A confederation of merchants urged the government to introduce an entry tax for online goods

The small and medium merchants of IT hardware products in the State fear they might soon be shutting shop in pretty much the same manner as book stores did because of the thriving e-commerce trade fuelled by what they term “unethical pricing” offers.

At a press meet on Tuesday, representatives of the Confederation of I.T. Associations, a collective of over 1,500 vendors of computer hardware and gadgets, threatened to boycott the big vendors that allow the offers on e-commerce websites to thrive. They have also asked the State government to take note of how some e-commerce sites might be exploiting lower VAT prices in other States, making the point of sale happening in the State.

The confederation appealed to the Commissioner of Commercial Taxes to introduce an “entry tax” for online goods, to ensure a level playing field.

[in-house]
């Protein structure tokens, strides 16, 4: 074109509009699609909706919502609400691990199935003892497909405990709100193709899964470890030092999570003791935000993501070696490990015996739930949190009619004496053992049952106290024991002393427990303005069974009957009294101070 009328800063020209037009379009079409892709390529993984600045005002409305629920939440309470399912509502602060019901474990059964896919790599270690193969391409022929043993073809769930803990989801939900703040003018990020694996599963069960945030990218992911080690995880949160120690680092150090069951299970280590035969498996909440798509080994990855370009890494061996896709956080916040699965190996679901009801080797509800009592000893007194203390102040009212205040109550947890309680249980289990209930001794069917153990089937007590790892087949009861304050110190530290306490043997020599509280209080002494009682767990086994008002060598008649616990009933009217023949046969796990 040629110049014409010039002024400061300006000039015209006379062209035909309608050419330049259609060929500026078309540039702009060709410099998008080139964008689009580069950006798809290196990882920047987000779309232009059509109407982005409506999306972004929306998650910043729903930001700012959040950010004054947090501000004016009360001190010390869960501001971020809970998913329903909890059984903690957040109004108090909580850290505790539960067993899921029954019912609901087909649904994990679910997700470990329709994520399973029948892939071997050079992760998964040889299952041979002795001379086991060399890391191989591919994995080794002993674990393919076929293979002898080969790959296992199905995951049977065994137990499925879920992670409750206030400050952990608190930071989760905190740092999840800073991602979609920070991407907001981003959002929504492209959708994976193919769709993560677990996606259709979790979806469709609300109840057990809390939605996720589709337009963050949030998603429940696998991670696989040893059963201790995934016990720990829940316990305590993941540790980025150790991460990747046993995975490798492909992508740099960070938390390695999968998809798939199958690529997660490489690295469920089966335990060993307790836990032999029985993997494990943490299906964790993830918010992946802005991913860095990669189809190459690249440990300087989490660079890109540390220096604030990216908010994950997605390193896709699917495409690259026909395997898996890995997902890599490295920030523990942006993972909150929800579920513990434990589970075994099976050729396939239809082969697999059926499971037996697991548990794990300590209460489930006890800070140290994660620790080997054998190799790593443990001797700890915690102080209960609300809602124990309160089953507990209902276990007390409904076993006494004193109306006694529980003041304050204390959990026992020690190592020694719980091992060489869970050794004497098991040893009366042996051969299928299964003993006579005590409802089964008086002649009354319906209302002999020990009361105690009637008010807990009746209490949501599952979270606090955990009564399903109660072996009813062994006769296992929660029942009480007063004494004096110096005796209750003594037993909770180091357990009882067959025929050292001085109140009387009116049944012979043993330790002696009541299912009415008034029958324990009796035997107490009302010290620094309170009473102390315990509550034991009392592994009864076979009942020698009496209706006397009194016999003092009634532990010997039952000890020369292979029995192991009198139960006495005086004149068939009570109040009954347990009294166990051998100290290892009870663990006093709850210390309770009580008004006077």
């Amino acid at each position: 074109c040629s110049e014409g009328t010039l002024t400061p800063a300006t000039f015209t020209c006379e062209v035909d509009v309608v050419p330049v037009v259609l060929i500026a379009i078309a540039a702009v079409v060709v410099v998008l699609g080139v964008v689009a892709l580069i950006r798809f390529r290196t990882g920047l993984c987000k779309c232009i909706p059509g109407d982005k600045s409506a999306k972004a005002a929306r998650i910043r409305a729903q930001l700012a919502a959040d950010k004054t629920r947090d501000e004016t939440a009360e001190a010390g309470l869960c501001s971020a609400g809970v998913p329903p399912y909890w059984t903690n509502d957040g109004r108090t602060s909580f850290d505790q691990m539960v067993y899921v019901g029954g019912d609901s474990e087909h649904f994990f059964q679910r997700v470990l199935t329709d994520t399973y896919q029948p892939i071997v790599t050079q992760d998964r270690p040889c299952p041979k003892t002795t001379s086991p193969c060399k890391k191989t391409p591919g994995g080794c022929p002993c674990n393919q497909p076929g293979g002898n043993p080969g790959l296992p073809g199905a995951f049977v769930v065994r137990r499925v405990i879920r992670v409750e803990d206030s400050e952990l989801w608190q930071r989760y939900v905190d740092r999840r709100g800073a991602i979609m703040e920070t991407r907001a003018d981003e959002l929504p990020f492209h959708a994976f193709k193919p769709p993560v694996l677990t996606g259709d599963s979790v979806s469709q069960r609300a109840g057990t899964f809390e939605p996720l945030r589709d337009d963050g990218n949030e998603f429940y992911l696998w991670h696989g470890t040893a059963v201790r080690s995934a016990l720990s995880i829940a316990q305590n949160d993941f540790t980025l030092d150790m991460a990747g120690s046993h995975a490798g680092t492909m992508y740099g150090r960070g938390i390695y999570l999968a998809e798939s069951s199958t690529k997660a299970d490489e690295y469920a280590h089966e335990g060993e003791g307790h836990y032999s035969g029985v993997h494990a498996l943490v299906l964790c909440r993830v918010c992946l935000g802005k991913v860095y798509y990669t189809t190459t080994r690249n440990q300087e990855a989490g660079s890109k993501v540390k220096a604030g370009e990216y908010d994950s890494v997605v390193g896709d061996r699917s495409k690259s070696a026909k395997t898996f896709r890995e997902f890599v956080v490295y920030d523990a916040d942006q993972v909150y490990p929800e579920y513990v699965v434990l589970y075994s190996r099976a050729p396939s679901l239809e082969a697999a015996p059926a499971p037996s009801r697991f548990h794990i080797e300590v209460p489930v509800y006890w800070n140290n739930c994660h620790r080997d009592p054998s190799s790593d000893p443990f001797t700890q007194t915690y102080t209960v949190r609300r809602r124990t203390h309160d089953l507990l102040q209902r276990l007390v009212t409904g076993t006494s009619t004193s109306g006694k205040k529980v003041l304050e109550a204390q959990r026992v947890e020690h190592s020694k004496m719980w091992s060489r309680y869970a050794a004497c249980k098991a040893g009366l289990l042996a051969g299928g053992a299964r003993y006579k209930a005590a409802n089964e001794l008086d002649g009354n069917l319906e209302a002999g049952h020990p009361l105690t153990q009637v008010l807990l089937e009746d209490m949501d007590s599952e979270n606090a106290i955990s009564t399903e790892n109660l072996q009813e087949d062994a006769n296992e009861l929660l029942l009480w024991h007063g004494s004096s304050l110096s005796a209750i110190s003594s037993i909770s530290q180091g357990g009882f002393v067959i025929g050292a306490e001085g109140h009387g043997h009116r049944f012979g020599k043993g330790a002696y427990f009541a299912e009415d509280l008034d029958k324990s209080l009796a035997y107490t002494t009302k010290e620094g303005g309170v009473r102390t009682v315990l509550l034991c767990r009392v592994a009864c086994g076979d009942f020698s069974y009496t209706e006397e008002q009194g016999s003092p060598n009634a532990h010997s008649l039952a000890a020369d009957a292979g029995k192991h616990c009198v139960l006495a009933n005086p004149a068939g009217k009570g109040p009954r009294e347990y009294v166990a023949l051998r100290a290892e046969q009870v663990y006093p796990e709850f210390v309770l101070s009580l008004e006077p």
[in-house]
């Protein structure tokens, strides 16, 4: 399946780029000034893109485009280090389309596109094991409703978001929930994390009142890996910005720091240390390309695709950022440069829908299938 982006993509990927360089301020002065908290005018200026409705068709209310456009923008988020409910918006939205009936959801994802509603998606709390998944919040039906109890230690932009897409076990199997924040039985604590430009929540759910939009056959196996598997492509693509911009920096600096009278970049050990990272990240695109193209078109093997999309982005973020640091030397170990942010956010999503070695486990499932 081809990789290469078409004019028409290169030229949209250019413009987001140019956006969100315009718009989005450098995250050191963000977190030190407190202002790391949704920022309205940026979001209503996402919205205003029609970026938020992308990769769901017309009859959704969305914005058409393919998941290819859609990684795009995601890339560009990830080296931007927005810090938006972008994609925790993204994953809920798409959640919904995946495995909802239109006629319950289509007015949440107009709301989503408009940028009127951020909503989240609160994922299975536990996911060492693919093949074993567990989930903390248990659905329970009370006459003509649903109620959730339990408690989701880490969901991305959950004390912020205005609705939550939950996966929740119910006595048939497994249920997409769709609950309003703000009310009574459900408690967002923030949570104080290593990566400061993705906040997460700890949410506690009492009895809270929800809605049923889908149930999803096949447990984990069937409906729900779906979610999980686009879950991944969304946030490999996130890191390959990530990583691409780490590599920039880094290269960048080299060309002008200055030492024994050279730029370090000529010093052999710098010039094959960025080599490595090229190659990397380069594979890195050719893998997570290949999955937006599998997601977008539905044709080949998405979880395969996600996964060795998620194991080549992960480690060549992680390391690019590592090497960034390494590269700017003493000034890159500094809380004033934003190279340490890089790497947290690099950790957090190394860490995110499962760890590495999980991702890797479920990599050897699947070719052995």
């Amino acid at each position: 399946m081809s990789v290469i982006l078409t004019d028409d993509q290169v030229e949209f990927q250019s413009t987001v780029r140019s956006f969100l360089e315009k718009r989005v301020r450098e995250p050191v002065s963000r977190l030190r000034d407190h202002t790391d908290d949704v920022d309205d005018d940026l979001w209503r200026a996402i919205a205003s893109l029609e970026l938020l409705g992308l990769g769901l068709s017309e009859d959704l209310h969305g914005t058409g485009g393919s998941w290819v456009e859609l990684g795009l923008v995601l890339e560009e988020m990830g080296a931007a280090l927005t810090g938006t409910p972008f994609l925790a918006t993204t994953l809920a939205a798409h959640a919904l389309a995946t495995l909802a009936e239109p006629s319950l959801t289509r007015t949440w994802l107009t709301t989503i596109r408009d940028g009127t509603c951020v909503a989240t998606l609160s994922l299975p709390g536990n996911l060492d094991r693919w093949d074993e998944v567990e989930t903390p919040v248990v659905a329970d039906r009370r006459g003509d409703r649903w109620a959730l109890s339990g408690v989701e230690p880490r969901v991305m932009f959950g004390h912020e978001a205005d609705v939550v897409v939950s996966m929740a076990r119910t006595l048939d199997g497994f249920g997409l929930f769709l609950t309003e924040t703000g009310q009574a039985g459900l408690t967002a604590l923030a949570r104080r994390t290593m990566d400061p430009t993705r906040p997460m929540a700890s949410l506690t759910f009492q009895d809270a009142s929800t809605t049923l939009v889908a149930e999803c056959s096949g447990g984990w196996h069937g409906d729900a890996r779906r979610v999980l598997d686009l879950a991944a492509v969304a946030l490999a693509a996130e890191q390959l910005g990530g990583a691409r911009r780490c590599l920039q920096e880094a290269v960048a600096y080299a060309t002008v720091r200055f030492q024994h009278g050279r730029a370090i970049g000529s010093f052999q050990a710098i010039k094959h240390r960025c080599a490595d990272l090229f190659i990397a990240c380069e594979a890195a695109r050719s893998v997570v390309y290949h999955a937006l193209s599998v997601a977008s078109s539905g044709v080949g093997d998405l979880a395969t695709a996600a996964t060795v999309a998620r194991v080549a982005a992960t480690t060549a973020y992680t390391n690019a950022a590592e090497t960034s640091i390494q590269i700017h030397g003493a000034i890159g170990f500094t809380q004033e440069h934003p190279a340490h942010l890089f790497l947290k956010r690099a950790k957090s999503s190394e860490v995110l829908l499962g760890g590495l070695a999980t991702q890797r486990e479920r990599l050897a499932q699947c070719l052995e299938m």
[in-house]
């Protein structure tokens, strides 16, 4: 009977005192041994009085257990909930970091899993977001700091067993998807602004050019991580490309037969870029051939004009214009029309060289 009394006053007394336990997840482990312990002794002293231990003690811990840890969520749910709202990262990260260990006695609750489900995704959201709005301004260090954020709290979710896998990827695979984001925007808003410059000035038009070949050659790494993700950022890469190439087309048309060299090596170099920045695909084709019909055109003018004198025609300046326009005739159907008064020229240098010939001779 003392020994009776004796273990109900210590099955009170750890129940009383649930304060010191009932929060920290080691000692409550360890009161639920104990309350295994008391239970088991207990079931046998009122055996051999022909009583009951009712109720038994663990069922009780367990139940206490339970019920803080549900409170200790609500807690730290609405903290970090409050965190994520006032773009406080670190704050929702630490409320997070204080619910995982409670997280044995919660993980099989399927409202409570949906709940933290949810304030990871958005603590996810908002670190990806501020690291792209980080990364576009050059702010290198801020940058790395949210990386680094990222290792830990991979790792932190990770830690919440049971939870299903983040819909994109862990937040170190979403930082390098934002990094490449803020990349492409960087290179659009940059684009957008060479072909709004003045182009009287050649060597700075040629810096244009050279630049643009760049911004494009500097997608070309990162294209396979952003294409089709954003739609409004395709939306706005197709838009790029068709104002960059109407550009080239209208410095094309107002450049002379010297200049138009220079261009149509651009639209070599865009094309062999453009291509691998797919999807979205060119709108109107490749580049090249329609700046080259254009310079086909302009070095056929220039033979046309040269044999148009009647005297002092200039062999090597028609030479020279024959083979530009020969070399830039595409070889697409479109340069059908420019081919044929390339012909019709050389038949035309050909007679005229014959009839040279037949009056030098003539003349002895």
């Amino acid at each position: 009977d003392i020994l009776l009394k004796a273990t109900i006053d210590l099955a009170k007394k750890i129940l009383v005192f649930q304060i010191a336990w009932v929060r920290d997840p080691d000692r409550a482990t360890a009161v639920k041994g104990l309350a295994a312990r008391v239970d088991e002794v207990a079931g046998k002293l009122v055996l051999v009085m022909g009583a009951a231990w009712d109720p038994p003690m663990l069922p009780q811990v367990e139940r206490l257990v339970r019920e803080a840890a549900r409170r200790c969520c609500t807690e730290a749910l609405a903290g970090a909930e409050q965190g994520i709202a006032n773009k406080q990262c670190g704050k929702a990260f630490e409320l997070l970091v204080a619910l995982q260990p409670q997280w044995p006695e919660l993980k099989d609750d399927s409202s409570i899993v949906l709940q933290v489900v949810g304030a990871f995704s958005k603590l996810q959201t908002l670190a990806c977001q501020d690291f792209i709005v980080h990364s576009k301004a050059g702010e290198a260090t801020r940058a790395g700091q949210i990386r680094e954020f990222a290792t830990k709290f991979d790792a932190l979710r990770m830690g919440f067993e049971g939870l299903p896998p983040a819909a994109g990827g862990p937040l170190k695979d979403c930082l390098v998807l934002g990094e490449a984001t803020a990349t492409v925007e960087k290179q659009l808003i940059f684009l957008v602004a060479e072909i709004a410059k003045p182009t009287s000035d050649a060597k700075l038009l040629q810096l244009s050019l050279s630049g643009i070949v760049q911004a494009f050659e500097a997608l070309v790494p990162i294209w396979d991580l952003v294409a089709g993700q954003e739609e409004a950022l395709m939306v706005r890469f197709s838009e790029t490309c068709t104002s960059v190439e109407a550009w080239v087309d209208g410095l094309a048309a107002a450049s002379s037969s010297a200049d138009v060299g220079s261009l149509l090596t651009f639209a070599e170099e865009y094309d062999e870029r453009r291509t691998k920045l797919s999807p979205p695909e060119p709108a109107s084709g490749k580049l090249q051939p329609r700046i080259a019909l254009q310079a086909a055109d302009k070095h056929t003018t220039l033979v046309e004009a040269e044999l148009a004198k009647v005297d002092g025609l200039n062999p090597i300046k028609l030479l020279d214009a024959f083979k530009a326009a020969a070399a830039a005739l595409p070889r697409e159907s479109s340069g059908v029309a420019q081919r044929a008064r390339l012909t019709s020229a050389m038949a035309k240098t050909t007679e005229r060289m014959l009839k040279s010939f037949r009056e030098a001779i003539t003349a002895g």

R. Muthiah Pillai, president of the Confederation, said they were not against the consumers getting the benefits of various offers. But he alleged that the e-commerce websites were indulging in unethical practices.

“And it is not just about the sale of the products. What happens to service,” he asked. “The small and medium vendors provide sales-cum-service on products. But if all of us have to shut shop across the state, just imagine what would happen to the consumers.”

The vendors said they would contest any excessive discount offered by e-commerce sites. “If the discount margin is five per cent or so, I can impress upon my customers to pay me extra because I am physically present to address any service request,” Mr.Muthiah clarified. “But sometimes the discount margins are huge, anything between 25 to even 50 per cent. This raises questions about the legitimacy of pricing offered by the stores. This scenario is not good,” he added.

Some of the e-commerce sites have been incurring losses but continue to offer discounts in the hope of raising further venture capital funds, or eventually building a business to sell off to big MNCs, the merchants pointed out.

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